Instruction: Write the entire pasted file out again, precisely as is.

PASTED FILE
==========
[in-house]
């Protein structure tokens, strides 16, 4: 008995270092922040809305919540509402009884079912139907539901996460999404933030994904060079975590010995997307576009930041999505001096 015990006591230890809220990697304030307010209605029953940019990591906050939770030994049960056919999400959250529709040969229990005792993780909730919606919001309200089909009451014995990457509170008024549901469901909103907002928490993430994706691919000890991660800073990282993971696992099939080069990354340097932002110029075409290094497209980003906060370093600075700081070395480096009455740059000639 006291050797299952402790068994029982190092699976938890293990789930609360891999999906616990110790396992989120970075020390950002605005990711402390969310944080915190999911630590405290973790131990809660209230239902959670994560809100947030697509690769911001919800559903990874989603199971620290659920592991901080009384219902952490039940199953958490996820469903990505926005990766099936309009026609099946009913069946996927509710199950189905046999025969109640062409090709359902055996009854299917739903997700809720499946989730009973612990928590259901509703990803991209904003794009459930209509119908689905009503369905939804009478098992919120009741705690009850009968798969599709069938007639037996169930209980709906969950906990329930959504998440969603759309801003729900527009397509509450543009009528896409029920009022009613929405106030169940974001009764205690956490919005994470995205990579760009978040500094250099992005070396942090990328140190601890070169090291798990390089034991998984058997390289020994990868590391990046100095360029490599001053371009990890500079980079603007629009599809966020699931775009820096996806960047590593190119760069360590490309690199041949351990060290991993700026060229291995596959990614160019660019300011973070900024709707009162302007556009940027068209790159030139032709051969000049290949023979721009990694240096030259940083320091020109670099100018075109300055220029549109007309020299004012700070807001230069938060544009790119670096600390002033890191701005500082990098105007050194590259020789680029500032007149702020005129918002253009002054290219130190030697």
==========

[in-house]
């Protein structure tokens, strides 16, 4: 008995270092922040809305919540509402009884079912139907539901996460999404933030994904060079975590010995997307576009930041999505001096 015990006591230890809220990697304030307010209605029953940019990591906050939770030994049960056919999400959250529709040969229990005792993780909730919606919001309200089909009451014995990457509170008024549901469901909103907002928490993430994706691919000890991660800073990282993971696992099939080069990354340097932002110029075409290094497209980003906060370093600075700081070395480096009455740059000639 006291050797299952402790068994029982190092699976938890293990789930609360891999999906616990110790396992989120970075020390950002605005990711402390969310944080915190999911630590405290973790131990809660209230239902959670994560809100947030697509690769911001919800559903990874989603199971620290659920592991901080009384219902952490039940199953958490996820469903990505926005990766099936309009026609099946009913069946996927509710199950189905046999025969109640062409090709359902055996009854299917739903997700809720499946989730009973612990928590259901509703990803991209904003794009459930209509119908689905009503369905939804009478098992919120009741705690009850009968798969599709069938007639037996169930209980709906969950906990329930959504998440969603759309801003729900527009397509509450543009009528896409029920009022009613929405106030169940974001009764205690956490919005994470995205990579760009978040500094250099992005070396942090990328140190601890070169090291798990390089034991998984058997390289020994990868590391990046100095360029490599001053371009990890500079980079603007629009599809966020699931775009820096996806960047590593190119760069360590490309690199041949351990060290991993700026060229291995596959990614160019660019300011973070900024709707009162302007556009940027068209790159030139032709051969000049290949023979721009990694240096030259940083320091020109670099100018075109300055220029549109007309020299004012700070807001230069938060544009790119670096600390002033890191701005500082990098105007050194590259020789680029500032007149702020005129918002253009002054290219130190030697």